To the left is a picture of a beautiful cover crop, ready to be incorporated into the soil. If you mow it, then till it in, it will be ready to plant in a few weeks, at which point the clock will be ticking. Cover crops reach their highest nutrient density just as they begin to flower. Conventional wisdom has this as the moment they are to be mowed down and tilled into the soil in order to build organic matter. What happens is that as the lush green cover crop begins to decay in the soil, the microbe population explodes. A flush of nitrogen is released into the soil and a flush of carbon dioxide is released into the air. If you’ve just planted a new crop of seeds or put in transplants, they will start off with a big flush of nitrogen-induced growth. As time goes on, the food source (your decaying cover crop) will be used up and the microbes begin to die off. Your new planting begins to slow its growth as the nitrogen release fades. Four to six weeks later as your crop heads towards flowering and seed formation, the nutrient release from the cover crop is long gone. The crop languishes.
If instead the cover crop is killed by putting a tarp over it, the decay process is slowed down. Before covering with a tarp, the cover crop is mowed down with a string trimmer, which leaves fairly large pieces of the above ground plant parts on the surface of the soil. The tarp excludes light and is left on several weeks until the plants die. The root mass begins to decay in the soil while the above ground plant mass begins to decay on the surface. Now the surface organic matter decays more slowly since it is out of reach of most soil organisms except worms and fungal mycelia. When we lift the tarp we find a huge amount of earthworm activity on the surface.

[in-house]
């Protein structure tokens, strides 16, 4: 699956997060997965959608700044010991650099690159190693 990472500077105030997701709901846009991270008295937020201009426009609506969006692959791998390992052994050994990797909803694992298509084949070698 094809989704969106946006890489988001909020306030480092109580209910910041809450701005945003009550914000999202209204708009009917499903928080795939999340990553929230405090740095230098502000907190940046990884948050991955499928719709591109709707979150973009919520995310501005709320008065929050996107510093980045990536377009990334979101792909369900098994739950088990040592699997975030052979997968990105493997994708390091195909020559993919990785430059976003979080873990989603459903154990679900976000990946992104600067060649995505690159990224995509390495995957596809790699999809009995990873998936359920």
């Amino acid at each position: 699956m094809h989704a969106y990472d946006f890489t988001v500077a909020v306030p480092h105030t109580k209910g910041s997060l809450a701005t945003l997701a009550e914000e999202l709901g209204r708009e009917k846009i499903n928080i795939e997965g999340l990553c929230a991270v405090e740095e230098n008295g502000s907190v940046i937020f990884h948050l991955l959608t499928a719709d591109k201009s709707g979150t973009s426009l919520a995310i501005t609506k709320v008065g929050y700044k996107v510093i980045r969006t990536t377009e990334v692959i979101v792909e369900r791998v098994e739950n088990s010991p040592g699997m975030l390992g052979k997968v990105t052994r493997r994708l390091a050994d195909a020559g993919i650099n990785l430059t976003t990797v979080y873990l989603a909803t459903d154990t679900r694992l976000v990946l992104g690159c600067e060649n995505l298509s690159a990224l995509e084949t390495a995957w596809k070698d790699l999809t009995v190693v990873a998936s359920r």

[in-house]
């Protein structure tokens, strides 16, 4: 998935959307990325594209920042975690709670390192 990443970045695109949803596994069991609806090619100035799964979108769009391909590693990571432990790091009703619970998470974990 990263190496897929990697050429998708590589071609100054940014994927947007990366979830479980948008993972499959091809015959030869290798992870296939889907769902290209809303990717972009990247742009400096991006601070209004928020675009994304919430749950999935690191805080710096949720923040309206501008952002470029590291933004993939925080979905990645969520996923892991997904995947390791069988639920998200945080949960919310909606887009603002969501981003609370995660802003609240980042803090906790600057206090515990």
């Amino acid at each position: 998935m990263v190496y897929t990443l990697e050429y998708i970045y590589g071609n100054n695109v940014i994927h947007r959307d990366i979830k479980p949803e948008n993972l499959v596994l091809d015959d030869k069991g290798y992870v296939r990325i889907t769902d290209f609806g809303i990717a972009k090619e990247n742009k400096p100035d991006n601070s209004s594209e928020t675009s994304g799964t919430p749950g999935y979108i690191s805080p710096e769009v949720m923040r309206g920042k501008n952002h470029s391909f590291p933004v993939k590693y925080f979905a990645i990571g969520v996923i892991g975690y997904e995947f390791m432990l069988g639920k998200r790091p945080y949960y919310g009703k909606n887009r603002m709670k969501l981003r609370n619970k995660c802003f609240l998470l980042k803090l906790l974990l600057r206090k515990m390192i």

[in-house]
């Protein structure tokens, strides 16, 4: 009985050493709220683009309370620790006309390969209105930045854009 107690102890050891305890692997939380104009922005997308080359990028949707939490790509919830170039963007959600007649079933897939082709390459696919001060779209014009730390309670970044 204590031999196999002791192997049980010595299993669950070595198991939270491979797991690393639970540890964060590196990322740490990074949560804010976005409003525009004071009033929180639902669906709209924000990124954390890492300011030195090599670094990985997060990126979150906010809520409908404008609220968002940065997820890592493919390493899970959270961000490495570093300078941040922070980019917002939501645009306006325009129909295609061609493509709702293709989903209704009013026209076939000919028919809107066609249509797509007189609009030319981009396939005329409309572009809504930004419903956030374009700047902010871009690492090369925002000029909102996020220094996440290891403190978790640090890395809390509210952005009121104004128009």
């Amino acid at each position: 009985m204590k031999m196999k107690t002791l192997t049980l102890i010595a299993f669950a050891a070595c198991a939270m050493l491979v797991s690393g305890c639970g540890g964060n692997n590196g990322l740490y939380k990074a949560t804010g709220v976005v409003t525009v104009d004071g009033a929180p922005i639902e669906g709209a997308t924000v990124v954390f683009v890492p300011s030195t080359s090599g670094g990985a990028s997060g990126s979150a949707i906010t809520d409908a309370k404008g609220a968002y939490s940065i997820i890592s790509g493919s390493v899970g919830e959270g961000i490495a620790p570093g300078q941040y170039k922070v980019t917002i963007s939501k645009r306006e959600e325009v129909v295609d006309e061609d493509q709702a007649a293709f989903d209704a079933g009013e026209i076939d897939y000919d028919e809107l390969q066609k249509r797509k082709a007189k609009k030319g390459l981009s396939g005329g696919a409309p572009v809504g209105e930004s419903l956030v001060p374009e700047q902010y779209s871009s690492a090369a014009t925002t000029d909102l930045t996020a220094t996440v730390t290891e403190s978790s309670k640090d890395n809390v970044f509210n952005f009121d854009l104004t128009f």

And pleasantly enough, the area that has been tarped doesn’t grow weeds easily. Weed seeds are no longer brought to the surface with tillage or buried with tillage. A fine mulch is left on the surface which helps to conserve soil moisture and tilth for the next crop, and continues to release nitrogen into the soil. The overwhelming microbe party associated with tillage never happened. In our loamy sand soil, the seedbed is ready to plant. For those with heavier soil, a tarped bed may require loosening with a broadfork occasionally to bring in air to the bottom of the bed. In that case, the soil is not turned over, but is just gently loosened from the top by rocking the fork back and forth.
Tarping works so well for us that now our BSC tiller remains quietly in the garage. We can now build up fungal populations in our light soil. There is no disturbance of earthworm tunnels. When we add the few minerals that are required annually in our soil (boron and gypsum) we can just add them to the surface and allow the rain and occasional overhead irrigation to carry them down. The only time we need to disturb the soil is if we want to incorporate something into the entire top six inches as we might do if we were starting a new planting bed or incorporating biochar. In general we try to avoid disturbing the soil as much as possible.